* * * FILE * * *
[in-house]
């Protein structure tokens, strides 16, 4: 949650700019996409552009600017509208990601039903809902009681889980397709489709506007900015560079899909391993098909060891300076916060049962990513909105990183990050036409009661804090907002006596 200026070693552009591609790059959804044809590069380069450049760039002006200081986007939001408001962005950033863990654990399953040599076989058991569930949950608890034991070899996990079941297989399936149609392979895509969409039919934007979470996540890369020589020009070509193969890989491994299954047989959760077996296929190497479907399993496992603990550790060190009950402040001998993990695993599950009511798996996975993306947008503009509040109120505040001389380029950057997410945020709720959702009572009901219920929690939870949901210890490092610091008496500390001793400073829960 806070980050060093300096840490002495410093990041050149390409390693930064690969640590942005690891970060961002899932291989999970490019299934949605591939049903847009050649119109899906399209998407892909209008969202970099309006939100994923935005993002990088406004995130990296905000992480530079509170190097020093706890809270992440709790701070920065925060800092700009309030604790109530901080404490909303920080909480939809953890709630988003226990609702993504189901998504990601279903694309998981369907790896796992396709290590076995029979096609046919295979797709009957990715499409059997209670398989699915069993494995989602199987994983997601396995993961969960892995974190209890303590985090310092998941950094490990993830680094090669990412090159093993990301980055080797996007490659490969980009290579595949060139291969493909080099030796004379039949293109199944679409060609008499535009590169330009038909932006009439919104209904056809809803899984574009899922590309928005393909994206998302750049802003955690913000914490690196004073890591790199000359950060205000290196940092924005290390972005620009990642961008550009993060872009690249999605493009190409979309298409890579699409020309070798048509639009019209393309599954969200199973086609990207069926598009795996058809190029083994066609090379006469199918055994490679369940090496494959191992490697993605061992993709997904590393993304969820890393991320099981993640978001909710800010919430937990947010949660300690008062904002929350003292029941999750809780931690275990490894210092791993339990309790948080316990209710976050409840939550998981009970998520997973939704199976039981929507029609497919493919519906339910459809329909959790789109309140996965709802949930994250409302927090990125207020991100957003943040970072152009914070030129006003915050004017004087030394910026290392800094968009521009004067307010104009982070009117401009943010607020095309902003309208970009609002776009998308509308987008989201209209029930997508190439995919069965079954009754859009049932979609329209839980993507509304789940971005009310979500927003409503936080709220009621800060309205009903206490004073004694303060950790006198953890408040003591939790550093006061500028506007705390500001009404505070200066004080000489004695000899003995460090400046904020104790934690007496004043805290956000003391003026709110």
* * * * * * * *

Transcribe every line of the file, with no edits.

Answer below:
[in-house]
């Protein structure tokens, strides 16, 4: 949650700019996409552009600017509208990601039903809902009681889980397709489709506007900015560079899909391993098909060891300076916060049962990513909105990183990050036409009661804090907002006596 200026070693552009591609790059959804044809590069380069450049760039002006200081986007939001408001962005950033863990654990399953040599076989058991569930949950608890034991070899996990079941297989399936149609392979895509969409039919934007979470996540890369020589020009070509193969890989491994299954047989959760077996296929190497479907399993496992603990550790060190009950402040001998993990695993599950009511798996996975993306947008503009509040109120505040001389380029950057997410945020709720959702009572009901219920929690939870949901210890490092610091008496500390001793400073829960 806070980050060093300096840490002495410093990041050149390409390693930064690969640590942005690891970060961002899932291989999970490019299934949605591939049903847009050649119109899906399209998407892909209008969202970099309006939100994923935005993002990088406004995130990296905000992480530079509170190097020093706890809270992440709790701070920065925060800092700009309030604790109530901080404490909303920080909480939809953890709630988003226990609702993504189901998504990601279903694309998981369907790896796992396709290590076995029979096609046919295979797709009957990715499409059997209670398989699915069993494995989602199987994983997601396995993961969960892995974190209890303590985090310092998941950094490990993830680094090669990412090159093993990301980055080797996007490659490969980009290579595949060139291969493909080099030796004379039949293109199944679409060609008499535009590169330009038909932006009439919104209904056809809803899984574009899922590309928005393909994206998302750049802003955690913000914490690196004073890591790199000359950060205000290196940092924005290390972005620009990642961008550009993060872009690249999605493009190409979309298409890579699409020309070798048509639009019209393309599954969200199973086609990207069926598009795996058809190029083994066609090379006469199918055994490679369940090496494959191992490697993605061992993709997904590393993304969820890393991320099981993640978001909710800010919430937990947010949660300690008062904002929350003292029941999750809780931690275990490894210092791993339990309790948080316990209710976050409840939550998981009970998520997973939704199976039981929507029609497919493919519906339910459809329909959790789109309140996965709802949930994250409302927090990125207020991100957003943040970072152009914070030129006003915050004017004087030394910026290392800094968009521009004067307010104009982070009117401009943010607020095309902003309208970009609002776009998308509308987008989201209209029930997508190439995919069965079954009754859009049932979609329209839980993507509304789940971005009310979500927003409503936080709220009621800060309205009903206490004073004694303060950790006198953890408040003591939790550093006061500028506007705390500001009404505070200066004080000489004695000899003995460090400046904020104790934690007496004043805290956000003391003026709110």